Glacier > Progressor
Prologue. Glacier erected a kind of monument to themselves already on the cover of their debut album, as well as Deep Purple did practically the same on the “In Rock” album cover. The only difference here is that the faces of Glacier members – “Present and Past” – were carved on… a glacier, of course. But while the guys of Deep Purple really rocked on that album of theirs, Glacier’s glacier, being placed in water, reminds me rather of an iceberg that tries to swim with the current mainstream. Of course, such associative thoughts crossed my mind after I listened to the album. I did it three times, by the way, – just to be fully confident in what this album is really about.
The Album. I was quite impressed by the opening track on “Monument” – especially since it has a promising title (Lull Before a Storm). Structurally divided into three parts with the vocal ones in the beginning and in the end of the song, it has excellent and quite long instrumental arrangements in the middle. While not too complex, these done-by-all-instrumentalists arrangements are quite diverse, tight, rich and enjoyable, so the band showed their good potential to play cohesively together and, thus, a good musicianship of each member separately stands out already in the beginning. The second track Think of England was constructed the same way as its predecessor, though with the only exception. While Dave Birdsal (vocalist) sings his four parts on both openers very convincingly, instrumental arrangements in the middle of the second song are even better than the previous, and such an intensive and effective joint playing as here can recall to mind a storm in some ways. Especially when it gets clear that Lull Before a Storm is originally just a kind of preparation for storming in the process of Thinking of England. And then something close to a musical lull will reach your ears beginning with the third song and up to the album’s end, with a few exceptions though. Also, a state of the ‘musical’ lull (after the brainstorm on Think of England) doesn’t mean that the remaining part of “Monument” is just a filler. That’s why I’m going to add a few words here. Even knowing (since we consider us experienced Prog-lovers) that the first two tracks are the only real winners on this 65-minutes album, we especially can’t forget that there are lots of neo-headed in the world and, after all, at least one third of them needs Neo as a stage to comprehend more complex progressive music. But there is here, however, another winning point in a ‘scheme’ of “Monument” (sorry, I can’t say “in the Monument-al scheme”), which is even more significant in some ways than both previous. The name of this third ace Glacier has in their sleeve is originality, which, to me, is the main trump of any true artist. Before I’m back to say some more good words on “Monument”, it should be specially noted that the album’s weakest point is Bring Down the Rain, track 3, which is nothing but a complete lull after the two more or less stormy tracks. There are too many choruses repeating the same refrains on the album in general, but especially on track 3. Four times in all, and three times in the end of the song a chorus repeats the same empty words: “Bring down the rain To case the pain Bring down the rain Ha-ah-ah-Ha-ah-ah Just once again” again and again, over and over. A real MTV hit killer! (But it kills me too!). Guys, really, send this one to MTV and you’ll probably be rich and famous, and more… Just try it, after all. It is also has to be said that each of all the rest songs on the album contain instrumental parts, but there are too few of them to consider them normal arrangements, let alone large-scale ones.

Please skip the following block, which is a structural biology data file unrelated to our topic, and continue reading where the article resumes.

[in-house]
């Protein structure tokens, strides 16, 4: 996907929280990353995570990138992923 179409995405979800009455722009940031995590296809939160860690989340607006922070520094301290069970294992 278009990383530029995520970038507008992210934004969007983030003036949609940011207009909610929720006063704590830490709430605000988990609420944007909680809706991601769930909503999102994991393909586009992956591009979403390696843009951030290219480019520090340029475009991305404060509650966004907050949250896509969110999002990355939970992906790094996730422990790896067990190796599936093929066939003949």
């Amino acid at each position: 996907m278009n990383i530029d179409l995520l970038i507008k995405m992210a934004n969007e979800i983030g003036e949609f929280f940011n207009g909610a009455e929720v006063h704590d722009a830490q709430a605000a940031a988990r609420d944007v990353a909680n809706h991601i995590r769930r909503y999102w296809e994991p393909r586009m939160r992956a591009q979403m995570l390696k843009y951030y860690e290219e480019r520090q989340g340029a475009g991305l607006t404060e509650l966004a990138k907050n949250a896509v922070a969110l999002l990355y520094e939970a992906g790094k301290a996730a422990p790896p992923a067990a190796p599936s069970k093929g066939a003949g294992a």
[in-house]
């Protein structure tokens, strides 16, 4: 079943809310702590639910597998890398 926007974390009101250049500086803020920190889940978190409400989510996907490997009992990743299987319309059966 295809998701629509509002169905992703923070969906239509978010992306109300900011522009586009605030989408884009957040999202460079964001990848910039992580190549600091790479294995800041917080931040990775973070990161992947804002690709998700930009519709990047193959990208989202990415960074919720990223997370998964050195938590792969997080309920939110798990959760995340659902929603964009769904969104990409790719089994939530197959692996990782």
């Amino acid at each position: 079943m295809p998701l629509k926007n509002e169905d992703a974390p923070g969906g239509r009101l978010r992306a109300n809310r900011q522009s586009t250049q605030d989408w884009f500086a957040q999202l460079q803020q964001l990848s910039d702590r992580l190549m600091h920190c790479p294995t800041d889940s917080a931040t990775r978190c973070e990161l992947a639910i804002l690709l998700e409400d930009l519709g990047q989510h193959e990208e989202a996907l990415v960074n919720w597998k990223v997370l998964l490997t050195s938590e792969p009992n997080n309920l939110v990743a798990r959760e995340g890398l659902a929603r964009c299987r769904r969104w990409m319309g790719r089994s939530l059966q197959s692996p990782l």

Summary. It’s time to sum up the resting “Monument”-all pluses and minuses…. Well, (only) the first two tracks (of 13 in all) whose quality is equal to excellent Neo songs (sadly, these two songs, even taken together, sound just 13 minutes in all) can help to augment the album’s overall rating here, on ProgressoR, no more than with a half of a star. But the factor of the band’s quite original, on the whole, stylistics, adds here a whole one star more and, this way, changes a satisfactory status of “Monument” to good. So despite the fact (which is obvious to me) that the rest 53 minutes of the album’s total time are filled with accessible Neo things, including instrumentals (except, perhaps, a very nice but short acoustic guitar passages on Through the Mist), I have to admit that Glacier, not being one of the best Neo bands, is at least one of those Neos that have an original sound all its own, unlike a lot of wannabe-bands of the same most accessible and therefore the most commercially successful sub-genre of Progressive. I only wish Glacier’s following album could be a lot more adventurous in anything related to instrumental parts, at least.
VM. May 20, 2001
Link to original REVIEW